The European Commission approved on Thursday a Greek plan to reduce bad loans by up to 30 billion euros ($33.04 billion) at the country's banks, as expected, saying it did not violate state aid rules.
Bankers close to the process told Reuters last month that they expected a green light from the EU executive to put in place the asset protection scheme that will help its banks offload the loans.
The scheme, known as Hercules Asset Protection Scheme, aims to bring down the amount of bad, or non-performing, loans which are weighing on Greek banks, without distorting the market through government subsidies.
“The European Commission has found Greek plans aimed at supporting the reduction of non-performing loans of Greek banks to be free of any state aid,” the Commission said in a statement.
Banks in Greece have been working to reduce a pile of about 80 billion euros in bad loans, the legacy of a financial crisis that shrank the country's economy by a quarter. Shedding the bad loans is crucial for their ability to lend and shore up their profitability.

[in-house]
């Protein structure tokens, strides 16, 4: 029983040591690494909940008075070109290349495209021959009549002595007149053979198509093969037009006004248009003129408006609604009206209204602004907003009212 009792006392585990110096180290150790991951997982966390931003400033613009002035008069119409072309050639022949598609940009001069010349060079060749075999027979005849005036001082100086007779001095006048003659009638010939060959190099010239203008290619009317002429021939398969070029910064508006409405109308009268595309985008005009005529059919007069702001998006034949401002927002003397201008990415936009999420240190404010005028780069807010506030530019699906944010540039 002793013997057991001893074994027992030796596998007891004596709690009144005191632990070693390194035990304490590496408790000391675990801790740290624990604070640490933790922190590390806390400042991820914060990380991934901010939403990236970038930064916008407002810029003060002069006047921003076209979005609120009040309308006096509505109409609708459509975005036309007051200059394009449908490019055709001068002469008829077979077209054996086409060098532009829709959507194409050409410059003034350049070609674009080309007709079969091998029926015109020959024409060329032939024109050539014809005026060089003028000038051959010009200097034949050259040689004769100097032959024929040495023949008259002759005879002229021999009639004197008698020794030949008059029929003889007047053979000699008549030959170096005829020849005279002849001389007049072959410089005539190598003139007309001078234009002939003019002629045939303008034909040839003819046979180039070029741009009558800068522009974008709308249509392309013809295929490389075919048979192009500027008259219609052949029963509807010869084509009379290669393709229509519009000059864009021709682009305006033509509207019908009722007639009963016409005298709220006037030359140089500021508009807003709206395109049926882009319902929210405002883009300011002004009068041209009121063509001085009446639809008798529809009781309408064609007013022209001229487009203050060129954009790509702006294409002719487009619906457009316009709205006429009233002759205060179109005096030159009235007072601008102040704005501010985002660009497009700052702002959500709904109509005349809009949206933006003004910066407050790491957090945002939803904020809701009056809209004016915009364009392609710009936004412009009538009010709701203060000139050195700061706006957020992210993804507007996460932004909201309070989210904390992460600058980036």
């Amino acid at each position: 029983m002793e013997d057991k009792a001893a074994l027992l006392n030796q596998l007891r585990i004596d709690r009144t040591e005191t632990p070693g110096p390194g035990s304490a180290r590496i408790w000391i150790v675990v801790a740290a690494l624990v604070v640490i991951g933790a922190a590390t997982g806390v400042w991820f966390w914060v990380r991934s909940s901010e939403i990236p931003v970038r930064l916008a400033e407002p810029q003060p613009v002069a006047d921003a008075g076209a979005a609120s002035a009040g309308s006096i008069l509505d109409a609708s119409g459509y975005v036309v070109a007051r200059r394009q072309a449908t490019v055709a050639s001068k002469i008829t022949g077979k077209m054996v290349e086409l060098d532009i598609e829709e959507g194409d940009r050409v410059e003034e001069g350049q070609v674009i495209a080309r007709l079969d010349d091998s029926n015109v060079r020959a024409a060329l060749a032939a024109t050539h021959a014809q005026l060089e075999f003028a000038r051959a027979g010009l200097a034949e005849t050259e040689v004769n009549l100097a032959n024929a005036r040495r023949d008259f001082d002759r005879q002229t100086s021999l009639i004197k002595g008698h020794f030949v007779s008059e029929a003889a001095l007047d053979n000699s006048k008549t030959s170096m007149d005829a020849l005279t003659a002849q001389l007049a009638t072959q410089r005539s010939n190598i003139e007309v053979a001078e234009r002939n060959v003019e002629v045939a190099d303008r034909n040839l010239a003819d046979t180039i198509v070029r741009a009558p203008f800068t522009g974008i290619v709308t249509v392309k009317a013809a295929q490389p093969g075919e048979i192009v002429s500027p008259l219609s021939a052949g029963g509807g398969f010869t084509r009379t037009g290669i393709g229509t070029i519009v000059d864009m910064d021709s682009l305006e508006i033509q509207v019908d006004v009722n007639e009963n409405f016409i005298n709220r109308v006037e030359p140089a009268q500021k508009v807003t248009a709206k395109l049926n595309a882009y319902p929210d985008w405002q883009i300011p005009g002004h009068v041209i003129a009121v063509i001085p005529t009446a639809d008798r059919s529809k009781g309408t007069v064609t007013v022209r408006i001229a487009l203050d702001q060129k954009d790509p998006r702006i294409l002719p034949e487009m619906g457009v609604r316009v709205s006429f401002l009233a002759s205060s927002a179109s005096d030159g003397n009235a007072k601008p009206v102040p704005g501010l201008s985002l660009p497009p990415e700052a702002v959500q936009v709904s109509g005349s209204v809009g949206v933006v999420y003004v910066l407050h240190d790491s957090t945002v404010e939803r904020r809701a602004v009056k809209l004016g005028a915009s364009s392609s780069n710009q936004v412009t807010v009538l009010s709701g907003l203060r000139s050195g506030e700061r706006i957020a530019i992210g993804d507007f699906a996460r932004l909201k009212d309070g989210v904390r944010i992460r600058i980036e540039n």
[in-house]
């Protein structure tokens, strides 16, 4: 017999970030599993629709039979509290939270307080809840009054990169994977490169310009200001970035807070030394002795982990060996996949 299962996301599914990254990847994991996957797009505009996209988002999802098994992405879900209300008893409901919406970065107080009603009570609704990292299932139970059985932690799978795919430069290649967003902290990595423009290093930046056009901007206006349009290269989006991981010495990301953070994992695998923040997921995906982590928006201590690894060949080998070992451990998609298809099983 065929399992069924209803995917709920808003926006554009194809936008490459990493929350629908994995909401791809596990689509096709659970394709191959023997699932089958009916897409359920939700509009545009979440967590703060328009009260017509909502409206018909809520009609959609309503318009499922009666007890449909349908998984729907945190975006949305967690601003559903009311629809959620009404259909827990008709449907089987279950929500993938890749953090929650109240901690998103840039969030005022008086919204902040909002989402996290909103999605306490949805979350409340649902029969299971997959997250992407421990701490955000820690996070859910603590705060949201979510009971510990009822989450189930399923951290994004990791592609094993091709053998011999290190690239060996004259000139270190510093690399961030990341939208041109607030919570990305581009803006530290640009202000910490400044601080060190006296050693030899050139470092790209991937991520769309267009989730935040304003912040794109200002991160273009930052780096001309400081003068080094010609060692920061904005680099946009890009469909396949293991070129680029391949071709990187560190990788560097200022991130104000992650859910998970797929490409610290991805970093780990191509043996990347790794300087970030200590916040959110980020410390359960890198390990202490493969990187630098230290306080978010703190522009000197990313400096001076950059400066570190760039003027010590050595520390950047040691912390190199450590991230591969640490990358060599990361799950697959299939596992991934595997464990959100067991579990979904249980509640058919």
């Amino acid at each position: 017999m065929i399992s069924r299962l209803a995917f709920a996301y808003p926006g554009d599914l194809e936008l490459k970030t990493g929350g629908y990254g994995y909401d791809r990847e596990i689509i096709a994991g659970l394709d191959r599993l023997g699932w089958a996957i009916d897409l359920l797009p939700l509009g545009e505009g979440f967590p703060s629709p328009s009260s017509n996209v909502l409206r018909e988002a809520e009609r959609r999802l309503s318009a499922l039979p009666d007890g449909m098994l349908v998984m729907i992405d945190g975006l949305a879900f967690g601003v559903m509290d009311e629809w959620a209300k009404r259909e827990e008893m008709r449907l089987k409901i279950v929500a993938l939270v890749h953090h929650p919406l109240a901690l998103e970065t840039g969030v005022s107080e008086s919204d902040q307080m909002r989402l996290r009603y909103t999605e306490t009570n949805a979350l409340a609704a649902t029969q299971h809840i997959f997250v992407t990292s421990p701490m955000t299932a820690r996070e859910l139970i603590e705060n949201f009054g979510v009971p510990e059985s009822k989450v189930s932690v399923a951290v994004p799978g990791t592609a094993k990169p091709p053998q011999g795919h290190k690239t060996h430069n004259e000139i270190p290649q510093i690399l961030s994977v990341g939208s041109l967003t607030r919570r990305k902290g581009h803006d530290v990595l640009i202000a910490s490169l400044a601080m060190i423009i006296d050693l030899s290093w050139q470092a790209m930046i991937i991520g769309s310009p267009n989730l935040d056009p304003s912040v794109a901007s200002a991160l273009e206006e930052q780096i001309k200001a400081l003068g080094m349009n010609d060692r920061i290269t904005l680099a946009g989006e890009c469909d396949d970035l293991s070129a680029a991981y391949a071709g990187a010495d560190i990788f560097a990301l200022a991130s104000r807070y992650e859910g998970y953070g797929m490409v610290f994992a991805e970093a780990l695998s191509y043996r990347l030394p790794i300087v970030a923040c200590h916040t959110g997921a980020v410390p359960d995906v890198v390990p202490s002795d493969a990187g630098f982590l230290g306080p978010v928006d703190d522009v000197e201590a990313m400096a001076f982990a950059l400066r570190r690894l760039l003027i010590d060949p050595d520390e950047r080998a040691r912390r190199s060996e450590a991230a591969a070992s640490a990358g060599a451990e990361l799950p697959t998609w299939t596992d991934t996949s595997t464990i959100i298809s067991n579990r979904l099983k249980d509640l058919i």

The plan is similar to Italy's GACS model and crafted to help lenders offload bad debt by wrapping it into asset backed securities.
Hercules will involve setting up special purpose vehicles (SPVs) that will purchase the non-performing loans from the banks. That sale would be financed by notes issued by the SPV with a government guarantee for senior tranches, but state involvement will be limited, the Commission said.
“The risk for the state will be limited since the state guarantee only applies to the senior tranche of the notes sold by the securitization vehicle,” the Commission added.
“The state guarantee on the senior tranche will only become effective if more than half of the non-guaranteed and risk-bearing riskier tranches have been successfully sold to private market participants,” it said. [Reuters]